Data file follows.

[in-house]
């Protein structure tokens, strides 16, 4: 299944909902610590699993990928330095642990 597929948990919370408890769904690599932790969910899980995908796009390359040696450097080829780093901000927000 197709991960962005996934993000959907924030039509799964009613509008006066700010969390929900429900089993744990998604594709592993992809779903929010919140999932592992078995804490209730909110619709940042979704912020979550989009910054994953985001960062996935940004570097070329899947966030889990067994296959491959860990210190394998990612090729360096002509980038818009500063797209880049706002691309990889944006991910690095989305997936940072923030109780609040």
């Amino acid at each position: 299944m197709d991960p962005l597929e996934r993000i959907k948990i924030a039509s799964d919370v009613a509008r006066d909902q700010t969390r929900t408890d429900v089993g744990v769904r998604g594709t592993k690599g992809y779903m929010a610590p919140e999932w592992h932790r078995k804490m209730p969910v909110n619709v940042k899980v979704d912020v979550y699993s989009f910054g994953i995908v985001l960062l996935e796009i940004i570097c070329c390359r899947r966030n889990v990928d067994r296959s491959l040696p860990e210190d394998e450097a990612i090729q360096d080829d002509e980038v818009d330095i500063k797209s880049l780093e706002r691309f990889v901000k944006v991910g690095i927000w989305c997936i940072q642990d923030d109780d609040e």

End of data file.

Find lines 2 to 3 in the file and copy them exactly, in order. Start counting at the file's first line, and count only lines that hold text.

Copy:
């Protein structure tokens, strides 16, 4: 299944909902610590699993990928330095642990 597929948990919370408890769904690599932790969910899980995908796009390359040696450097080829780093901000927000 197709991960962005996934993000959907924030039509799964009613509008006066700010969390929900429900089993744990998604594709592993992809779903929010919140999932592992078995804490209730909110619709940042979704912020979550989009910054994953985001960062996935940004570097070329899947966030889990067994296959491959860990210190394998990612090729360096002509980038818009500063797209880049706002691309990889944006991910690095989305997936940072923030109780609040």
């Amino acid at each position: 299944m197709d991960p962005l597929e996934r993000i959907k948990i924030a039509s799964d919370v009613a509008r006066d909902q700010t969390r929900t408890d429900v089993g744990v769904r998604g594709t592993k690599g992809y779903m929010a610590p919140e999932w592992h932790r078995k804490m209730p969910v909110n619709v940042k899980v979704d912020v979550y699993s989009f910054g994953i995908v985001l960062l996935e796009i940004i570097c070329c390359r899947r966030n889990v990928d067994r296959s491959l040696p860990e210190d394998e450097a990612i090729q360096d080829d002509e980038v818009d330095i500063k797209s880049l780093e706002r691309f990889v901000k944006v991910g690095i927000w989305c997936i940072q642990d923030d109780d609040e």